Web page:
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Customer-centricity: Key to success at bank contact centers
While digital transformation has influenced banking, customer satisfaction and the human touch remain important in the future of banking contact centers.
March 13, 2019
A blog post by Richa Wadhwani, assistant manager, Deloitte Center for Financial Services.
The accelerated pace of digital transformation in banking has raised several questions about the future of contact centers.1 However, our 2018 global digital banking consumer survey suggests that these centers continue to maintain their value proposition because customer service plays a key role in customer satisfaction. It’s time that banks position contact centers as experience centers amid heightened competition from traditional and nontraditional players.
Customer satisfaction with banks’ contact centers is important but remains subpar
Our global digital banking survey indicates that satisfaction with contact centers and branches influences customers’ overall satisfaction twice as much as satisfaction with digital channels (read Recognizing the value of bank branches for more details on the analysis). Perhaps it’s the magic of human touch: Contact centers remain customers’ most preferred channel in the negative moments that matter (see figure 1).
Figure 1: Contact centers remain the primary channel for negative moments that matter
(Proportion of users of individual services who prefer the channel)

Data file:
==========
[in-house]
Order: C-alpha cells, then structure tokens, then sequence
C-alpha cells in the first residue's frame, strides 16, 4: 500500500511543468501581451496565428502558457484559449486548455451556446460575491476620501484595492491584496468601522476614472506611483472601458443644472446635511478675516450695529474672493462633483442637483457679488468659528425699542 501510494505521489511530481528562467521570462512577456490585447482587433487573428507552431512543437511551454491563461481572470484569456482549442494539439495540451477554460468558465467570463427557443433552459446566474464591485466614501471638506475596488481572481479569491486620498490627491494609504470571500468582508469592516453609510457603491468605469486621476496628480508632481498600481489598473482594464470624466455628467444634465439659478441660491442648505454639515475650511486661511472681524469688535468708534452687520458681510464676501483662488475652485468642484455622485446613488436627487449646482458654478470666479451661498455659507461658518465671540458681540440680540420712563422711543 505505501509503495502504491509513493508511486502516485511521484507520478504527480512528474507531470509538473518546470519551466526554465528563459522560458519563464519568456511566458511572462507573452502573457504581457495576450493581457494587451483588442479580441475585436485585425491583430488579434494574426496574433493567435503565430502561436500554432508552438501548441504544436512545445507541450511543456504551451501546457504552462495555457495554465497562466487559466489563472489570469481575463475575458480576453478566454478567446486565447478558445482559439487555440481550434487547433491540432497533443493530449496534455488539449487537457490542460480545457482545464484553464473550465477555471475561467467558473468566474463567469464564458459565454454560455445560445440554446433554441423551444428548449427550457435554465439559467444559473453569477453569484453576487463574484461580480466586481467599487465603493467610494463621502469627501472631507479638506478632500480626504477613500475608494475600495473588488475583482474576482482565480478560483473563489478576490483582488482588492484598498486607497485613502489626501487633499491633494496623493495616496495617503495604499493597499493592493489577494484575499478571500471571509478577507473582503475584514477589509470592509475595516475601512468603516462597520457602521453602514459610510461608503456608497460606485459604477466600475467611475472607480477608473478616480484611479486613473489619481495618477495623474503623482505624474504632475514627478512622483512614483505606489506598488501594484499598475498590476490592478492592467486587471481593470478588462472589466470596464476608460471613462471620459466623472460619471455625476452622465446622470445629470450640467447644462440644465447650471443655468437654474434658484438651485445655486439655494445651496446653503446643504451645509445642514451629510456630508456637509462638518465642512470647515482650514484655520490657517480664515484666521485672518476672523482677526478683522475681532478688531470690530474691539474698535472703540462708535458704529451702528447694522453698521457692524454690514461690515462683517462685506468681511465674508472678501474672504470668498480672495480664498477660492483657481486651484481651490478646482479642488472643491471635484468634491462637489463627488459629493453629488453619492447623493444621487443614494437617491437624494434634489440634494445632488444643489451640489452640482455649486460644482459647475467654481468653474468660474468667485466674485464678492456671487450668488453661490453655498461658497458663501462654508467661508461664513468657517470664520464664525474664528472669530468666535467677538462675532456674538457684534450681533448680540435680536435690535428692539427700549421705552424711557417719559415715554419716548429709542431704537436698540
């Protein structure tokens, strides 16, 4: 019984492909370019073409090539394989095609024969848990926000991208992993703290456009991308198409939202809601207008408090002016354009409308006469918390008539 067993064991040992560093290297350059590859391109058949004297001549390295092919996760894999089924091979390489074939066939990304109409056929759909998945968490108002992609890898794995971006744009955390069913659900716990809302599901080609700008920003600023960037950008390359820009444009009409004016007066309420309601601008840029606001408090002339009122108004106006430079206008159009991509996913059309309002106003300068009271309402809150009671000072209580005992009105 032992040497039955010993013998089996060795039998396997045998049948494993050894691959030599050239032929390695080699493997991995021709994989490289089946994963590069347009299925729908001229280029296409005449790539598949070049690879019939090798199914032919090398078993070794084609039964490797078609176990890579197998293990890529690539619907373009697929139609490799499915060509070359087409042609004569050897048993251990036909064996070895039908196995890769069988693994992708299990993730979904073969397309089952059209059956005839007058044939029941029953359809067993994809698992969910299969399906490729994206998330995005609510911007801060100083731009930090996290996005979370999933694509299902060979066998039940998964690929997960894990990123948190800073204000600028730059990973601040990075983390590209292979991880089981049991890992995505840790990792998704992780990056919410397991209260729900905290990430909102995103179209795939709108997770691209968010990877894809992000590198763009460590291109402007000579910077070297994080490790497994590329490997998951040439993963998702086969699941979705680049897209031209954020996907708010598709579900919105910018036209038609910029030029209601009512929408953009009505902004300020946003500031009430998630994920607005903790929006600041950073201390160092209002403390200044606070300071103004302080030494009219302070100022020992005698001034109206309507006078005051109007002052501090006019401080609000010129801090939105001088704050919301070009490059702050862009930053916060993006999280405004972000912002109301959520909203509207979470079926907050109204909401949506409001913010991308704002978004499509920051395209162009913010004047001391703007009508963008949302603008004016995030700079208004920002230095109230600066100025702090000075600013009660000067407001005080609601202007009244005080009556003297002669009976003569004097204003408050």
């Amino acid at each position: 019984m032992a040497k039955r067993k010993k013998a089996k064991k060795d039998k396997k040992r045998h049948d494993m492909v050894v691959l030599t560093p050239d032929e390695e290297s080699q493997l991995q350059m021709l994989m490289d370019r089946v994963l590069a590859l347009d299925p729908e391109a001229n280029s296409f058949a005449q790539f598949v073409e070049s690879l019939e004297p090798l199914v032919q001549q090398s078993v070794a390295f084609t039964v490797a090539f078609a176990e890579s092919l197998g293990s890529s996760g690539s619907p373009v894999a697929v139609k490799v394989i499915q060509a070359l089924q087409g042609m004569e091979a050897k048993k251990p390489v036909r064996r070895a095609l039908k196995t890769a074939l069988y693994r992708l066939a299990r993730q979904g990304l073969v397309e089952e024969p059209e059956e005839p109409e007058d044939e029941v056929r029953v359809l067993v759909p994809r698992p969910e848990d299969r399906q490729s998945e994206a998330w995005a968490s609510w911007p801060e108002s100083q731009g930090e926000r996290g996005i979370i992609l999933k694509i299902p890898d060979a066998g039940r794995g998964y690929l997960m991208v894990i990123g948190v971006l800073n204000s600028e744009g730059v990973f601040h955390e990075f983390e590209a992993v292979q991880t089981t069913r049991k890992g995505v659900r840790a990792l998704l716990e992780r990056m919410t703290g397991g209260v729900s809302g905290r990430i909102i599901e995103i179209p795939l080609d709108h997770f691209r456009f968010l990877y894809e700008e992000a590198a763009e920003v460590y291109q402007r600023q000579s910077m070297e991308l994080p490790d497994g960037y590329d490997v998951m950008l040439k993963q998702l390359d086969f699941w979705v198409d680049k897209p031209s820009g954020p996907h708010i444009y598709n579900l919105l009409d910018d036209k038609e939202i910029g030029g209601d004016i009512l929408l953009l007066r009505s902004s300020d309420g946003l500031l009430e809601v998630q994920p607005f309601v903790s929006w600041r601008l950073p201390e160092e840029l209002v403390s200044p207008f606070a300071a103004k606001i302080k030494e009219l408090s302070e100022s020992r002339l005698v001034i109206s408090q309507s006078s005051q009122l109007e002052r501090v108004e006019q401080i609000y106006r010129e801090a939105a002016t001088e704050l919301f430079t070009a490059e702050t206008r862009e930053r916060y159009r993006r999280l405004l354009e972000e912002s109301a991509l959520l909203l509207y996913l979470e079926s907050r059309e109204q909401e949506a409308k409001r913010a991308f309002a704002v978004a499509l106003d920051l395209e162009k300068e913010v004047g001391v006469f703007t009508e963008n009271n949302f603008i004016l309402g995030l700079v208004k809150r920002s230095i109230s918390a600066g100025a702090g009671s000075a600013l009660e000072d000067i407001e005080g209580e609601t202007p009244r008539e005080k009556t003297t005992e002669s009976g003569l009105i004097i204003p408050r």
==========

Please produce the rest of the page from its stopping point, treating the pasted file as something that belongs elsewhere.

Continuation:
Source: Deloitte Center for Financial Services analysis
However, our survey also showed that customer satisfaction with contact centers is the lowest among all bank channels (see figure 2). While concerning, this doesn’t come as a surprise. The never-ending interactive voice response (IVR), the need to authenticate oneself and explain the problem from scratch time-and-again, and the long issue-resolution time could tire out many customers.3
Figure 2: Customer satisfaction with contact centers globally is lower than their satisfaction with digital channels
(Proportion of users of individual channels who are very satisfied or satisfied with the channel)
Source: Deloitte Center for Financial Services analysis
How can banks enhance customers’ satisfaction with contact centers?
Contact centers have traditionally been viewed as cost centers providing customer service.3 For that reason, many banks are launching chatbots and digital assistants to handle simple queries and replace some human roles. Faster resolution of such issues could satisfy customers on the one hand while lower the cost of servicing on the other. For instance, Citigroup expects machines could handle as many as 30 common queries currently managed by its human contact center agents.4 Some banks are also moving away from the standard IVR to visual IVR to manage customer interactions in a more engaging and efficient way.5
With bots resolving simple issues, banks’ contact center agents can master critical, more important problems. Robo-advisor Betterment also recognizes the role of human agents in its contact centers to manage customers’ complex problems.6 Further, artificial-intelligence-powered systems can separate the “wheat from the chaff” and route only critical or important calls to human agents. Moreover, these systems can augment human intelligence. For instance, US insurer Allstate is using Amelia, a natural-language-processing-based digital assistant, in its contact centers.7 Through its understanding of customer sentiments and context, Amelia provides information to the contact center agent to better resolve phone-based customer queries.8